“What will we say to our grandchildren, as we dither over the solution to arrest climate change that lays before our eyes?” – COP23 President in the South China Morning Post
- Natural climate solutions are cheap, effective and ready to deploy, because they use the power of nature rather than machines to draw carbon from the atmosphere
- The greatest potential lies in sustainably managing marine habitats, protecting natural forests, restoring deforested and degraded lands, and improving agricultural practices
If temperatures are allowed to rise past 1.5ºC, island countries like ours will be in grave danger, with some facing the grim prospect of being wiped off the map by rising seas. The climate impacts will affect millions of people around the world, in both developed and developing nations.
We also now know that it is already too late to keep warming to 1.5ºC by reducing global emissions alone. If we hope to meet the 1.5-degree target and save our countries from devastating impacts, we must find ways to actively remove from the air a large amount of carbon dioxide that has already been emitted.
Building a zero-carbon economy will be difficult, but we know what we must do. We must make a rapid shift from burning fossil fuels to powering economies with carbon-free energy. But how do we remove enough of the carbon dioxide that has already been emitted into the air and is already causing climate breakdown to keep the global temperature from rising above 1.5 degrees?
There are a number of ideas that involve human-engineered technology. These are still in the early stages of development, and we need to continue to explore their ultimate potential. But there is a way to remove carbon from the atmosphere right now. It is to use what are called “natural” or “nature-based” climate solutions.
Natural climate solutions are cheap, effective and ready to deploy, because they use the power of nature rather than machines. They involve using nature to draw carbon from the atmosphere. There are numerous different approaches, but the greatest potential lies in sustainably managing marine habitats, protecting natural forests, restoring deforested and degraded lands and improving agricultural practices. All of these can create sustainable and vibrant landscapes and ecosystems while storing billions of tonnes of additional carbon.
These solutions also present some very clear and powerful opportunities for island nations like ours. We have mangroves and seagrass beds, which once were abundant. These ecosystems can be restored, extended and strengthened. Not only do they provide vital protection for our coastal infrastructure and communities, they also sequester carbon at a much greater rate than terrestrial forests.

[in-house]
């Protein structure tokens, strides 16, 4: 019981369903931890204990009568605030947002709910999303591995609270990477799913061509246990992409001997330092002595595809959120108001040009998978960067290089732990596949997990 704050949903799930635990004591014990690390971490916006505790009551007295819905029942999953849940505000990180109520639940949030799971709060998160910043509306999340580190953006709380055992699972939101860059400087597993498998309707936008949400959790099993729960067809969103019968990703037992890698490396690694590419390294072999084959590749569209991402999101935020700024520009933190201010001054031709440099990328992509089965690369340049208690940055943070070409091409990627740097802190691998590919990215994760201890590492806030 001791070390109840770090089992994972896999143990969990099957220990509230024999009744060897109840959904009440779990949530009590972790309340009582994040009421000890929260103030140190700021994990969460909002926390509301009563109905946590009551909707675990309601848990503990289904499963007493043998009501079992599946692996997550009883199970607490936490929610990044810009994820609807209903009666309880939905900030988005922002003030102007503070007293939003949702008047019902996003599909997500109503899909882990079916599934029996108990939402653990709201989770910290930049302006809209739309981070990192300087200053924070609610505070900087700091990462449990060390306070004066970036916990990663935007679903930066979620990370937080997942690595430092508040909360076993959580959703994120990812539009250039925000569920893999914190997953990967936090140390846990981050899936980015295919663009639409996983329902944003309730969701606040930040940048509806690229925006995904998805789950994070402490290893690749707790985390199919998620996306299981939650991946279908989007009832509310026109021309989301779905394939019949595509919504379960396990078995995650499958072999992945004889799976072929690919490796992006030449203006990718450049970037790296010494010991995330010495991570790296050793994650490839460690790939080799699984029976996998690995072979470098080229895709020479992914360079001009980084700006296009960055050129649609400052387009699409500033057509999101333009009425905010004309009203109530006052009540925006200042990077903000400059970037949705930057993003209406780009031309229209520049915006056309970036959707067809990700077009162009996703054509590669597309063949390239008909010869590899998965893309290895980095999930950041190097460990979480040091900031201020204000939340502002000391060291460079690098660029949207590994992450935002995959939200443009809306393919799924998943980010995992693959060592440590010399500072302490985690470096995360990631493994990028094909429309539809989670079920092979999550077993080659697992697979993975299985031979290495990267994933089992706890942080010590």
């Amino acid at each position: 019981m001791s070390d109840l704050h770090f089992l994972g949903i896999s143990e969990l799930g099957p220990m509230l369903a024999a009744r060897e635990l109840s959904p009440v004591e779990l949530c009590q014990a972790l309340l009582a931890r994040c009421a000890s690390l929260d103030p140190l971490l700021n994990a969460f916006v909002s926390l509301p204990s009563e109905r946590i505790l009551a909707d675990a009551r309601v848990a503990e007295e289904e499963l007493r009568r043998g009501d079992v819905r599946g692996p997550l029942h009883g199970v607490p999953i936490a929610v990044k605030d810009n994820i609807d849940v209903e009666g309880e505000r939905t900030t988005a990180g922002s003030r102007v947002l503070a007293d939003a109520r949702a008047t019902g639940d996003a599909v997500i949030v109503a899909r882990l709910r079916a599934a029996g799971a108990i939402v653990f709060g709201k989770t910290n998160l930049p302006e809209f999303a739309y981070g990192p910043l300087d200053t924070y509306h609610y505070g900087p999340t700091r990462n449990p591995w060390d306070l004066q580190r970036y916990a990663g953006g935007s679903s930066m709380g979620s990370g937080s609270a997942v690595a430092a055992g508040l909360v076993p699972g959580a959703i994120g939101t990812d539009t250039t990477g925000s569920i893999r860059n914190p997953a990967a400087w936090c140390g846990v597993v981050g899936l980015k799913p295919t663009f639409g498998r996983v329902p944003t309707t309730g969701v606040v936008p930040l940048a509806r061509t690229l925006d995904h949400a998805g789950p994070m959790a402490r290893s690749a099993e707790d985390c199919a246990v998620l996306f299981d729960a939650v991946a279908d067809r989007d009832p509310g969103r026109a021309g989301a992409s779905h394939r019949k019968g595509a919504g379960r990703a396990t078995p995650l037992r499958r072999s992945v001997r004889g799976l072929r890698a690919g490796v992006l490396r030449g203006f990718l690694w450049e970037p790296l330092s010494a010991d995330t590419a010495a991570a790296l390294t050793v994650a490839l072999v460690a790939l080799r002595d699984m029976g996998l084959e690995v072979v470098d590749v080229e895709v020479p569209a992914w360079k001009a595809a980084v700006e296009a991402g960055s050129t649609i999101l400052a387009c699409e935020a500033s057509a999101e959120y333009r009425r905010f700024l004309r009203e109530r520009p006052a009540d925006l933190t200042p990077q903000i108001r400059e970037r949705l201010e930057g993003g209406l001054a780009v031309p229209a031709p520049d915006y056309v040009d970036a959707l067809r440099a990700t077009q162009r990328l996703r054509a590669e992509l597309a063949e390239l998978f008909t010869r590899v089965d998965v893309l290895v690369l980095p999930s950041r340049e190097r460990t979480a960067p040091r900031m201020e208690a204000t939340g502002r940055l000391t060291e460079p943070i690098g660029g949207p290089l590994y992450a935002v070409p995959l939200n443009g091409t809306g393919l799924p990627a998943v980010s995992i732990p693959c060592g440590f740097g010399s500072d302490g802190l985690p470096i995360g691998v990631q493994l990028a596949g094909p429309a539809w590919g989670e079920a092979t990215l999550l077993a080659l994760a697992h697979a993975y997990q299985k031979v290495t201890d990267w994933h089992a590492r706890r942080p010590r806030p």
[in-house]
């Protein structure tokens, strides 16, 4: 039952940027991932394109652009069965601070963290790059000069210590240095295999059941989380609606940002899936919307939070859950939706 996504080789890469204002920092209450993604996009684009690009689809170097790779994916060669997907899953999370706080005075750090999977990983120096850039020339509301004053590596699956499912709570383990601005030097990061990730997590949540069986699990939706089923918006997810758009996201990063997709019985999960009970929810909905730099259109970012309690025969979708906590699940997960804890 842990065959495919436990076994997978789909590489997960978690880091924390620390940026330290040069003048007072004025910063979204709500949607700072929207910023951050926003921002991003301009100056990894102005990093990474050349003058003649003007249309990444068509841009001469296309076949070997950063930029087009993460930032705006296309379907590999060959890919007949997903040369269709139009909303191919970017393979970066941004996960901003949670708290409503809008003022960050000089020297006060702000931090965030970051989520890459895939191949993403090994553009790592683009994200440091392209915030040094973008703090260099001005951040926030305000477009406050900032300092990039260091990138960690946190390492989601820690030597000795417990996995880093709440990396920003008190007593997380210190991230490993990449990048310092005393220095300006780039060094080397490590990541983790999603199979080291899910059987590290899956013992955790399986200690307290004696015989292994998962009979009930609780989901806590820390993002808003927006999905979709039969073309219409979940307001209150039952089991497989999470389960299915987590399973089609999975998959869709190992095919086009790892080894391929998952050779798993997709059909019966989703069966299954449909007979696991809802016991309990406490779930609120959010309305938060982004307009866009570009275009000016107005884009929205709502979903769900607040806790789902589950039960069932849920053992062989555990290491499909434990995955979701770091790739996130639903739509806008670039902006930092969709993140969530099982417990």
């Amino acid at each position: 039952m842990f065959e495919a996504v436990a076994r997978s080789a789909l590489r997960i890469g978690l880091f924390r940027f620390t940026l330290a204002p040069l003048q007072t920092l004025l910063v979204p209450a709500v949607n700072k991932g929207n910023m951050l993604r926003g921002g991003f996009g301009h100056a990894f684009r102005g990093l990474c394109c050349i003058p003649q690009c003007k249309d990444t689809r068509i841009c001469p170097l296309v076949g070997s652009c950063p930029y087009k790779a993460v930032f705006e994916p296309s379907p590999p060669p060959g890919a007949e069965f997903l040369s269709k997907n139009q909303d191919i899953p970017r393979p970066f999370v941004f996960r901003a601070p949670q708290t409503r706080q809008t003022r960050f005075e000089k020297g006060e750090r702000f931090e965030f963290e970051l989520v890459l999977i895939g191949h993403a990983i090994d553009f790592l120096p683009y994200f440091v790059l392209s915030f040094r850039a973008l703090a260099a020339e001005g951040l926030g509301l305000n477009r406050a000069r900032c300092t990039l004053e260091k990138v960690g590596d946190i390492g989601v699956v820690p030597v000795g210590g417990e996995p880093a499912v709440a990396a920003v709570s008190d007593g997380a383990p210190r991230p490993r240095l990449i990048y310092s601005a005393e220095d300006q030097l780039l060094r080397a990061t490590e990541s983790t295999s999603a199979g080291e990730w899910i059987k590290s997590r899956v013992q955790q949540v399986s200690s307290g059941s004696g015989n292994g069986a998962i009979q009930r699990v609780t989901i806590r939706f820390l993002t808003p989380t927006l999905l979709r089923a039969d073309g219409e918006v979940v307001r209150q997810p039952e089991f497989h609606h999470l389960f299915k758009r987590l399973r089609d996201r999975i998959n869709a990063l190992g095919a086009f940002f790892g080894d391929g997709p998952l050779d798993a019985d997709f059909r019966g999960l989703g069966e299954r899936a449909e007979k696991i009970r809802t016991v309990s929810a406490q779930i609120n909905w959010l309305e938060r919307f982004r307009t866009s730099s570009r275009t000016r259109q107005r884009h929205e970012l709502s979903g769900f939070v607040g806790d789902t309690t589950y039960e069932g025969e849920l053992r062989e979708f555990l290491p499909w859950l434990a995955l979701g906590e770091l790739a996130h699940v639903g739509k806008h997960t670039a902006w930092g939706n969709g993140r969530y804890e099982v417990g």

Let us understand that we must aggressively pursue natural climate solutions in parallel with our efforts to reduce emissions. Natural climate solutions alone will not prevent climate catastrophe if they are used as an excuse to delay cutting emissions. This is not an either-or situation. Both are required, and urgently.
We are very pleased to see some fresh momentum from a broad group of climate leaders and other key figures around the world who have just issued a call to governments to support natural climate solutions with an urgent programme of research, funding and political commitment.
This couldn’t come at a more important time. Unfortunately, natural climate solutions are currently receiving just a tiny fraction of the overall funding aimed at reducing emissions. At this level, we are denying ourselves a solution that could deliver about a third of the greenhouse gas reductions we need by 2030.
Political leaders need to step up their support for natural climate solutions. We need to commit to exploring opportunities to maximise the contributions of forests, lands and oceans in our next round of national climate commitments. We need to develop effective methods for international cooperation. And we need to work closely with the private sector to mobilise much higher levels of financing. If we can do this, along with urgent action on other fronts, we will have a chance of keeping 1.5 degree within reach. There really is no alternative.
This is a rare opportunity to inject a dose of optimism into the climate debate. We hope people around the world will join us in calling on political leaders everywhere to commit to unleashing the power of nature. We spend a great deal of time and energy debating the problem. How often are we presented with the chance to come to consensus around a genuine solution?
And who among us would want to face our grandchildren and tell them that we knew what we needed to do, but we simply failed to grasp the solution that was before our eyes?
Frank Bainimarama is Prime Minister of Fiji, and Mohamed Nasheed is the former President of the Maldives
Read at the South China Morning Post